Don’t Use Your Bathroom Exhaust Fan

in Bathroom,Build Green - Air,Build Green - Home,Indoor Air,Kitchen

The other day I saw gaps in my wood floor and that was my indicator to stop using our bathroom exhaust fan. In winter, low moisture content in the air (relative humidity) affects not only our home interiors and furniture but our comfort and energy bills.

As doors open, cooking, showering and even people come and go, the RH inside your house is constantly shifting. Most people feel comfortable at a relative humidity (RH) between 40% and 60%. Green homes target that ideal range as the seasons change.

Wood is particularly susceptible to moisture changes, so I knew when I saw the gaps we had low indoor humidity (below 30%).  You might even see cracks appear in your walls and ceilings. Dry-air can cause static electricity; particularly bothersome to computers and other electronics.

As the temperatures drop outside, our heating system inside must work harder to keep us comfortable. This constant heating dries out the indoor air unless other moisture sources, like bubbling soups, dishwashers and shower steam, replace it.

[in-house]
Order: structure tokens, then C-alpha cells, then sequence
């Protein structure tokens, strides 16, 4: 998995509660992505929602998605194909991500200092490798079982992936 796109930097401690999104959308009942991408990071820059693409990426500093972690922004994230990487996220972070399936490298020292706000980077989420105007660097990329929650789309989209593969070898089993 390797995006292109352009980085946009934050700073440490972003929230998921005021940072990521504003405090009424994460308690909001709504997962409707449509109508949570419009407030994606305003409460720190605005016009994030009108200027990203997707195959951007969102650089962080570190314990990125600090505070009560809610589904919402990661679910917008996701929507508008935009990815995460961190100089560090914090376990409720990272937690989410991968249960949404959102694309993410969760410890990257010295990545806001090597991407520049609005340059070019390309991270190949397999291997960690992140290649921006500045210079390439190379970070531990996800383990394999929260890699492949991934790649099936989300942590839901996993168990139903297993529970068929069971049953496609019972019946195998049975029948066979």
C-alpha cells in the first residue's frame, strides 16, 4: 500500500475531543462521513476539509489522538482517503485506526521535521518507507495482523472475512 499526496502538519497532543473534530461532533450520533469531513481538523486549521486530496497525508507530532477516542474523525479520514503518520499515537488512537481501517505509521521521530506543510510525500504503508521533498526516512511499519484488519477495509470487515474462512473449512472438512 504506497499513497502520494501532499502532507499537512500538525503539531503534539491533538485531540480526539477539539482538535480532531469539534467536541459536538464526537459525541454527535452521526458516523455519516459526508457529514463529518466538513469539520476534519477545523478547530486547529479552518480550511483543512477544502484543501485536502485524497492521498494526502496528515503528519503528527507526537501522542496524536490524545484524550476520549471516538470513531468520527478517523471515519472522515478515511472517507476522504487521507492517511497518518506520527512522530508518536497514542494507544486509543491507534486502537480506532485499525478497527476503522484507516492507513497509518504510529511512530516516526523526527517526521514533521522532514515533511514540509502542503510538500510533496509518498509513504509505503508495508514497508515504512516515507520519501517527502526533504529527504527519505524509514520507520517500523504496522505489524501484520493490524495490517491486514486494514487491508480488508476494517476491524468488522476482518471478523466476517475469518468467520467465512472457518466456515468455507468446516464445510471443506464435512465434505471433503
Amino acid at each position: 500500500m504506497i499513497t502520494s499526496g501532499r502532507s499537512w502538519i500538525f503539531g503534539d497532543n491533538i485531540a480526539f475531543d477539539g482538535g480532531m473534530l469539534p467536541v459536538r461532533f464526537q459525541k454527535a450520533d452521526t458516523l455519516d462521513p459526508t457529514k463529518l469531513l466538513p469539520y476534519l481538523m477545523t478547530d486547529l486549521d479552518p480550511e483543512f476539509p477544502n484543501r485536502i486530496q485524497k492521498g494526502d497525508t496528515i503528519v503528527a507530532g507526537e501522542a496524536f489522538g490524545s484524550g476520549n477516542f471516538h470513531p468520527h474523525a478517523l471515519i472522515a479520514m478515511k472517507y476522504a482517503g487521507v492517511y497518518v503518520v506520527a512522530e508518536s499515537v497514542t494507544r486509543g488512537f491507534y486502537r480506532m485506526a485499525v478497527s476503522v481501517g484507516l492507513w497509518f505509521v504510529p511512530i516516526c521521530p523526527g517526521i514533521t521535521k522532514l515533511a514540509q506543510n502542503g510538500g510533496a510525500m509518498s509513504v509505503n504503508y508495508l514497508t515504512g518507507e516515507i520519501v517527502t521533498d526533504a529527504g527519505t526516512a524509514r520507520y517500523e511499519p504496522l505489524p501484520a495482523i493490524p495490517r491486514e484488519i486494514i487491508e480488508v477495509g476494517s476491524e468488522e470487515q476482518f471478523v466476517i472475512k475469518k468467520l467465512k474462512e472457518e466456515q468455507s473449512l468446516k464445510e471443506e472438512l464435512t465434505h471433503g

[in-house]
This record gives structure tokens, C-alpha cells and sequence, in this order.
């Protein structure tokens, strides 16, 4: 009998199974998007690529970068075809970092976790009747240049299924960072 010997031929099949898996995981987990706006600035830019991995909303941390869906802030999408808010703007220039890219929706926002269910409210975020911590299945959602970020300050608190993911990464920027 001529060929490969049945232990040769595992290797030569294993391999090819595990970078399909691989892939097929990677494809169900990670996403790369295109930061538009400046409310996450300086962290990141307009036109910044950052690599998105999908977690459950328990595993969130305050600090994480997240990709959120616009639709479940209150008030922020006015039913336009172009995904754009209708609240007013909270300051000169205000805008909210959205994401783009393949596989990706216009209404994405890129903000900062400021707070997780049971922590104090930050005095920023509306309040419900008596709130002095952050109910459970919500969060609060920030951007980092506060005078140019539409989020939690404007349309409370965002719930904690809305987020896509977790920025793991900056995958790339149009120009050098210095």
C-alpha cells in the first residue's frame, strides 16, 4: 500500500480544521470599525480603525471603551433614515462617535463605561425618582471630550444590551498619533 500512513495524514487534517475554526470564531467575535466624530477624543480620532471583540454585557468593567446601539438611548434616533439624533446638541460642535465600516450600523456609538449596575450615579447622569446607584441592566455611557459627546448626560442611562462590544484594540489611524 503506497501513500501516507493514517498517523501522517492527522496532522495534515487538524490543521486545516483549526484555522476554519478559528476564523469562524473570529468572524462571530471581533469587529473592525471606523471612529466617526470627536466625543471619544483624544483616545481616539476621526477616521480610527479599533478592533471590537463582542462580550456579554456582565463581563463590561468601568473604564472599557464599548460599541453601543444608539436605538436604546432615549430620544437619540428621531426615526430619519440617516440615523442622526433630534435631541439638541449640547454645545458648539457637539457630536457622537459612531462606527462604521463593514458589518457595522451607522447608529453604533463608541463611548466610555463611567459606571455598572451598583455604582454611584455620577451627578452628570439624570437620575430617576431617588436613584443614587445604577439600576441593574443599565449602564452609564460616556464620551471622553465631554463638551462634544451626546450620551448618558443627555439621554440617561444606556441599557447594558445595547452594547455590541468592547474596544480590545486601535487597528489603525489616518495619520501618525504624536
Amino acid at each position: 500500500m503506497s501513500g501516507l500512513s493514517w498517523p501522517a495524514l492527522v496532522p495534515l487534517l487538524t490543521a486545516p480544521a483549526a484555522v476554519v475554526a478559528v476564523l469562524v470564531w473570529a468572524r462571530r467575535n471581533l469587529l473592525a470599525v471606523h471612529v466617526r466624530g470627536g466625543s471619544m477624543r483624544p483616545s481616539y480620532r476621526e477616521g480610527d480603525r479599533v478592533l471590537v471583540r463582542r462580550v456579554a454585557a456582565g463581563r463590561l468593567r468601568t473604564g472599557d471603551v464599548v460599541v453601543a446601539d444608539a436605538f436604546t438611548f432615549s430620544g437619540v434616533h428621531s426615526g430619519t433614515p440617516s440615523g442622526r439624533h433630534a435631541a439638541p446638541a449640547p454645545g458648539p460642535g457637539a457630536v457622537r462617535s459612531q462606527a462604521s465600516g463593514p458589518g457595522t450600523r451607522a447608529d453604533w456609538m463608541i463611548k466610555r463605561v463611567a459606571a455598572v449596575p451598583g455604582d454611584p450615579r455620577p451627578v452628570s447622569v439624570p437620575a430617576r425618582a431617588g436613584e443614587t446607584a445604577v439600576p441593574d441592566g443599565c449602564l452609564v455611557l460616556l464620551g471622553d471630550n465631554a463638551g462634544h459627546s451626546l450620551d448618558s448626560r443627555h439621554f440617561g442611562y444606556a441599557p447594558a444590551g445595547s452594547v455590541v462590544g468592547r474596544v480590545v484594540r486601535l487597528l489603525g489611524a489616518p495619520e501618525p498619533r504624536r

Bloody noses, dry skin and other breathing problems can be symptoms of low indoor humidity.

The family is most comfortable when room temperature and relative humidity are factored together. For instance, a room at 70º F combined with a relative humidity of 10% feels like 64ºF, but at 80% it feels like 71ºF.

In summer, just the opposite occurs. Relative humidity around us skyrockets. Mold can grow with RH above 70%, so using your bathroom exhaust fan on a timer is critical to managing comfortable interiors.

You can easily monitor relative humidity throughout your house using a hygrometer (moisture meter). I have them in our crawl space, on the first and second floors as well as in the attic.

I periodically check them, but especially when someone remarks that they feel too cold (or too hot).

Oddly, your indoor comfort can be maintained with a lower thermostat setting if moisture is added. Consider using a cold-mist steamer temporarily to boost the RH in rooms that are particularly dry.

I’m curious – What other signs of low indoor humidity have you seen?

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